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time mismanagement

Inspector Says LIRR Repair Crews Did Whole Lot of Nothing, Got Paid a Lot

BETHPAGE, NY - AUGUST 27: Riders get ready to board a Long Island Rail Road train prior to the planned noon shutdown on August 27, 2011 in Bethpage, New York. Irene, now a Category 1 hurricane, has made landfall in North Carolina on its way up the eastern seaboard.  (Photo by Bruce Bennett/Getty Images) An LIRR station.

An MTA inspector general has determined that LIRR construction crews assigned to various projects routinely reported to work late, left early, dragged out jobs by using manual tools rather than power machines, and generally cost the agency lots of money. On one particular job, workers took 115 days to repair a staircase at a Great Neck train station — three times longer than it was expected to take and at a labor cost of $261,000 instead of $98,000, according to the Daily News. Some of the crew there collected time and a half by working through lunch, though LIRR managers conceded workers would rarely have had reason to do so. The inspector general also found that LIRR supervisors didn’t use schedules, budgets, or status reports to plan and monitor projects. They must have ... people skills.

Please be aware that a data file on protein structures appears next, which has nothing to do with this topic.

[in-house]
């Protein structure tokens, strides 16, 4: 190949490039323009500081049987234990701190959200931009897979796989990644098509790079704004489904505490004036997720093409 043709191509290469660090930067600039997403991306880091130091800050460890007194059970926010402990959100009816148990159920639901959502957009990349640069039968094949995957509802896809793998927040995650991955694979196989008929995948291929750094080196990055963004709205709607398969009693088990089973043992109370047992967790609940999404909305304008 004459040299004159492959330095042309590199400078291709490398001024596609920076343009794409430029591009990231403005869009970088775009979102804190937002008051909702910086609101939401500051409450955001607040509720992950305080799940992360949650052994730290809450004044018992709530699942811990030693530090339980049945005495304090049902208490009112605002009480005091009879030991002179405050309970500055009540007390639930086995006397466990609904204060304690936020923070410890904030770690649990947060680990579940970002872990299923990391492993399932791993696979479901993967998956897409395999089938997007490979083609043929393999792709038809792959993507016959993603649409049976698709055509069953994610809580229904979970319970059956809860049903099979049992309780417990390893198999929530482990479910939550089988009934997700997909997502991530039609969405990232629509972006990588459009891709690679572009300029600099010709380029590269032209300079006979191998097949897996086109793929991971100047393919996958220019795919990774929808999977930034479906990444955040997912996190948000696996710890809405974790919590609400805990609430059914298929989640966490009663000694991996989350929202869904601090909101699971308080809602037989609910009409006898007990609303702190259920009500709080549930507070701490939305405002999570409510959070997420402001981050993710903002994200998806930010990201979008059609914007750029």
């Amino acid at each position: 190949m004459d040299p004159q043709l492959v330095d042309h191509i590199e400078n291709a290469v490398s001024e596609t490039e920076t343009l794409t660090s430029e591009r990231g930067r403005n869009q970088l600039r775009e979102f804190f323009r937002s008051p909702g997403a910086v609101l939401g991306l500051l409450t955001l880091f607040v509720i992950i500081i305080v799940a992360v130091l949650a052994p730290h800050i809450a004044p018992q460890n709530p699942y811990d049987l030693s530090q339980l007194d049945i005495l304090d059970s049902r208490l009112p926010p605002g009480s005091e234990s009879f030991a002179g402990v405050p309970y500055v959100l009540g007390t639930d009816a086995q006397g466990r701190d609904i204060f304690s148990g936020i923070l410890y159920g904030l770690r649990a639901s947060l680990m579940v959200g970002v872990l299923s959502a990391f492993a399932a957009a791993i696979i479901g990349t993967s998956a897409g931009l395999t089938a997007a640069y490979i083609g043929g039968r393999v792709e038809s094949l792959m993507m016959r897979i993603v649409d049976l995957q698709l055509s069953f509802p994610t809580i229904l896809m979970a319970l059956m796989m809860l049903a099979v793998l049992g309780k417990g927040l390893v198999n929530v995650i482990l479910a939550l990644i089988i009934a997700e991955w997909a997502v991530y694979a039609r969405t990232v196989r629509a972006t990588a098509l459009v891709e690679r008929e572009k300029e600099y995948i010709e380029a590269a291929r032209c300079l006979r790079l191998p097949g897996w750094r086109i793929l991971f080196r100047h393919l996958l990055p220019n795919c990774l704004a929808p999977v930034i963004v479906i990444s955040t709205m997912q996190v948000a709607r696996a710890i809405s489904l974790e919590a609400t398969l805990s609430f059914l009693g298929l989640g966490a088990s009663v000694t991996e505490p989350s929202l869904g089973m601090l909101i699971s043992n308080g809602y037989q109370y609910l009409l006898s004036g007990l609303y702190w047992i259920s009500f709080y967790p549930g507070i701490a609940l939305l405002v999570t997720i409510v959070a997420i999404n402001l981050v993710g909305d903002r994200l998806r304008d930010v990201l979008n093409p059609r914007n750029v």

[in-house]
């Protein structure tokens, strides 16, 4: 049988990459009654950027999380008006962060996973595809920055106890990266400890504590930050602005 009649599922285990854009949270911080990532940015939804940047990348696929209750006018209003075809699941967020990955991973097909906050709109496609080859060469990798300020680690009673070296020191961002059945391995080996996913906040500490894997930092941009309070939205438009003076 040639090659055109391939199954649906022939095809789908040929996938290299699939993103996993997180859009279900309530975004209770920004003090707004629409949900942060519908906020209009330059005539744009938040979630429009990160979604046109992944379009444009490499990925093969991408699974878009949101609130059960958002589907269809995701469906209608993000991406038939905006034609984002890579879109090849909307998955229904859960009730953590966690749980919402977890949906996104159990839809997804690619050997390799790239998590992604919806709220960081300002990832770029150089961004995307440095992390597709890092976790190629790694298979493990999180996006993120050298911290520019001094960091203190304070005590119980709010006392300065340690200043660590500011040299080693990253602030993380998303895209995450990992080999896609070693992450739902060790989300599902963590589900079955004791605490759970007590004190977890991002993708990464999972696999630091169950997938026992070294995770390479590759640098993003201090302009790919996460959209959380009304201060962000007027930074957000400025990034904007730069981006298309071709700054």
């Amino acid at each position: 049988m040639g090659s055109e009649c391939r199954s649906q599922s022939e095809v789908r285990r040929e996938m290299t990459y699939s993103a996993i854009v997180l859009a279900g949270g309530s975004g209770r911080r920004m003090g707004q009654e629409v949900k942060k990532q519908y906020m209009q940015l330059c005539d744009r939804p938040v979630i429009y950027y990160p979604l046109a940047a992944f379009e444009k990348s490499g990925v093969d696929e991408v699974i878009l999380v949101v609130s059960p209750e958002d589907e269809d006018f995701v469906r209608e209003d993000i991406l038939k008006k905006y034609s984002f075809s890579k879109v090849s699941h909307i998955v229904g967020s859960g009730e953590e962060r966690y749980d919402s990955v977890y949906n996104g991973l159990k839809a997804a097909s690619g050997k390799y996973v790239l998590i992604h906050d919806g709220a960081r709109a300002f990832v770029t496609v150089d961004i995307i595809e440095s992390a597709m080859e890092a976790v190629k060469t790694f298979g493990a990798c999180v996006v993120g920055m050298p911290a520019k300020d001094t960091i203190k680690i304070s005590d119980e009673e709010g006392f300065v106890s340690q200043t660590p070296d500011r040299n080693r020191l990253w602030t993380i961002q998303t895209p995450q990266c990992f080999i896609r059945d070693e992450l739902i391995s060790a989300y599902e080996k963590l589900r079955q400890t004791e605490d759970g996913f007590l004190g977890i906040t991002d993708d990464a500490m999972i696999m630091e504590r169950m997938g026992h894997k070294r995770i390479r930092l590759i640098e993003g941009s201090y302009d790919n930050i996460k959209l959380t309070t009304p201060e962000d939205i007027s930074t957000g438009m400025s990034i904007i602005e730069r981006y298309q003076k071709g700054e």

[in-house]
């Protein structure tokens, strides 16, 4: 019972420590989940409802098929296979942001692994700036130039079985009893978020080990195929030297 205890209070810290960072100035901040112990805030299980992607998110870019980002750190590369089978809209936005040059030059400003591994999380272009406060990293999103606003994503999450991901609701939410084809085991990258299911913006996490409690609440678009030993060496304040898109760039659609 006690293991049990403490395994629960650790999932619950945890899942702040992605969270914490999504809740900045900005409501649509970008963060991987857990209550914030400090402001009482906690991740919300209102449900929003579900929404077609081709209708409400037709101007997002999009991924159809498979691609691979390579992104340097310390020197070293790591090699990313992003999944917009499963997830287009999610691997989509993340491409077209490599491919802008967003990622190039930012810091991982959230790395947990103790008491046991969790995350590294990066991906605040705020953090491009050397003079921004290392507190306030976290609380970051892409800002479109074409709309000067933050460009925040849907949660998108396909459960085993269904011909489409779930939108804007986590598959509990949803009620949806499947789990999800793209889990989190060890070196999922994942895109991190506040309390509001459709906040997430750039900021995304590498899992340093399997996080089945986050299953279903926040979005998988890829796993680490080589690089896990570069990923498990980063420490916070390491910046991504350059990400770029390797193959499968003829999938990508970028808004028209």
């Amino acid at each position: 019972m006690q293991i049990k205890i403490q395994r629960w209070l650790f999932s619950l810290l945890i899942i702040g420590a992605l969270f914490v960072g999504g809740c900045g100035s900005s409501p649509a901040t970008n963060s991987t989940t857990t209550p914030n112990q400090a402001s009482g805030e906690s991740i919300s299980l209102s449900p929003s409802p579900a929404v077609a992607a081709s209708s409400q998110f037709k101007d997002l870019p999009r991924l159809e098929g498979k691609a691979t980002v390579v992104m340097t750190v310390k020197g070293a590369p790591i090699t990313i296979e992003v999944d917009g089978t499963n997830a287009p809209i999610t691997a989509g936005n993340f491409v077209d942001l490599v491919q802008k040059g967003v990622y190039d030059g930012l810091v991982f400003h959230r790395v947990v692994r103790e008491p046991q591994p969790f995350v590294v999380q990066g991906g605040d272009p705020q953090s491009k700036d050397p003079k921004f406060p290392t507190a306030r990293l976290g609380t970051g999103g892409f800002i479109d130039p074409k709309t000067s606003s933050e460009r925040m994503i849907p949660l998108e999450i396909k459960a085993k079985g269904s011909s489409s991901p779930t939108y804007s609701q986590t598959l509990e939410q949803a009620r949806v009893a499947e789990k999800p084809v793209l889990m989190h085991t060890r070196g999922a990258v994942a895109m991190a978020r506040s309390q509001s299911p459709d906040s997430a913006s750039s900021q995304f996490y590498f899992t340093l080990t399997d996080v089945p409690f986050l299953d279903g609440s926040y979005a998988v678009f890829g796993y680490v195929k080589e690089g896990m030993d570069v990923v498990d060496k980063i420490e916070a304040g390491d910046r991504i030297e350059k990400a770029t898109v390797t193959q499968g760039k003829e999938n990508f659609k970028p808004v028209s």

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Photo: Bruce Bennett/2011 Getty Images